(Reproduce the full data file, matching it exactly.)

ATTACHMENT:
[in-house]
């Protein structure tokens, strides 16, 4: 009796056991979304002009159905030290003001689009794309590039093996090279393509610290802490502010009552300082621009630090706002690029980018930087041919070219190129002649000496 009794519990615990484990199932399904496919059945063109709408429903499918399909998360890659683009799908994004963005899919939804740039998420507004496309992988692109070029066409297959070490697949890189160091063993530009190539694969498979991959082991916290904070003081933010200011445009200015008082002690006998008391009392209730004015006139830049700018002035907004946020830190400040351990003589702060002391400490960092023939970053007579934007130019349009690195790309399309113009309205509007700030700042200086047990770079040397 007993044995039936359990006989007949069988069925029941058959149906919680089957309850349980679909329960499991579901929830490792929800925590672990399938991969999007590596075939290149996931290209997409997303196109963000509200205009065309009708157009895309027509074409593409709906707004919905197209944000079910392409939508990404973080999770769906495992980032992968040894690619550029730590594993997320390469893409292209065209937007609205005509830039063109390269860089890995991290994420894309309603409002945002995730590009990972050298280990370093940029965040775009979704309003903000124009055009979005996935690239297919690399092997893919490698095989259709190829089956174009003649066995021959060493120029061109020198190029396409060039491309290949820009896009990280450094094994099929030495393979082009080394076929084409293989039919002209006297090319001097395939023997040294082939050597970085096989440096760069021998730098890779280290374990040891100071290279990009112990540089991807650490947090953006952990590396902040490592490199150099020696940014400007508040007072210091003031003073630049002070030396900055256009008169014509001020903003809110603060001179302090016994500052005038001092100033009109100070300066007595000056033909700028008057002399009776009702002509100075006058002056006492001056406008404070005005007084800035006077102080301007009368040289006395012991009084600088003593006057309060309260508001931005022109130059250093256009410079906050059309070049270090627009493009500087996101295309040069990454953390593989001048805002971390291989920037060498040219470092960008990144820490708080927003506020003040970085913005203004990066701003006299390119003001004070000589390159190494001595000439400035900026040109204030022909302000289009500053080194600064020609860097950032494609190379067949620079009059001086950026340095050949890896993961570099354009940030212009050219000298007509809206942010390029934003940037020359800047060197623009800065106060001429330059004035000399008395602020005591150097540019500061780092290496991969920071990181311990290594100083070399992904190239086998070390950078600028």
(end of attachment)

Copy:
[in-house]
């Protein structure tokens, strides 16, 4: 009796056991979304002009159905030290003001689009794309590039093996090279393509610290802490502010009552300082621009630090706002690029980018930087041919070219190129002649000496 009794519990615990484990199932399904496919059945063109709408429903499918399909998360890659683009799908994004963005899919939804740039998420507004496309992988692109070029066409297959070490697949890189160091063993530009190539694969498979991959082991916290904070003081933010200011445009200015008082002690006998008391009392209730004015006139830049700018002035907004946020830190400040351990003589702060002391400490960092023939970053007579934007130019349009690195790309399309113009309205509007700030700042200086047990770079040397 007993044995039936359990006989007949069988069925029941058959149906919680089957309850349980679909329960499991579901929830490792929800925590672990399938991969999007590596075939290149996931290209997409997303196109963000509200205009065309009708157009895309027509074409593409709906707004919905197209944000079910392409939508990404973080999770769906495992980032992968040894690619550029730590594993997320390469893409292209065209937007609205005509830039063109390269860089890995991290994420894309309603409002945002995730590009990972050298280990370093940029965040775009979704309003903000124009055009979005996935690239297919690399092997893919490698095989259709190829089956174009003649066995021959060493120029061109020198190029396409060039491309290949820009896009990280450094094994099929030495393979082009080394076929084409293989039919002209006297090319001097395939023997040294082939050597970085096989440096760069021998730098890779280290374990040891100071290279990009112990540089991807650490947090953006952990590396902040490592490199150099020696940014400007508040007072210091003031003073630049002070030396900055256009008169014509001020903003809110603060001179302090016994500052005038001092100033009109100070300066007595000056033909700028008057002399009776009702002509100075006058002056006492001056406008404070005005007084800035006077102080301007009368040289006395012991009084600088003593006057309060309260508001931005022109130059250093256009410079906050059309070049270090627009493009500087996101295309040069990454953390593989001048805002971390291989920037060498040219470092960008990144820490708080927003506020003040970085913005203004990066701003006299390119003001004070000589390159190494001595000439400035900026040109204030022909302000289009500053080194600064020609860097950032494609190379067949620079009059001086950026340095050949890896993961570099354009940030212009050219000298007509809206942010390029934003940037020359800047060197623009800065106060001429330059004035000399008395602020005591150097540019500061780092290496991969920071990181311990290594100083070399992904190239086998070390950078600028």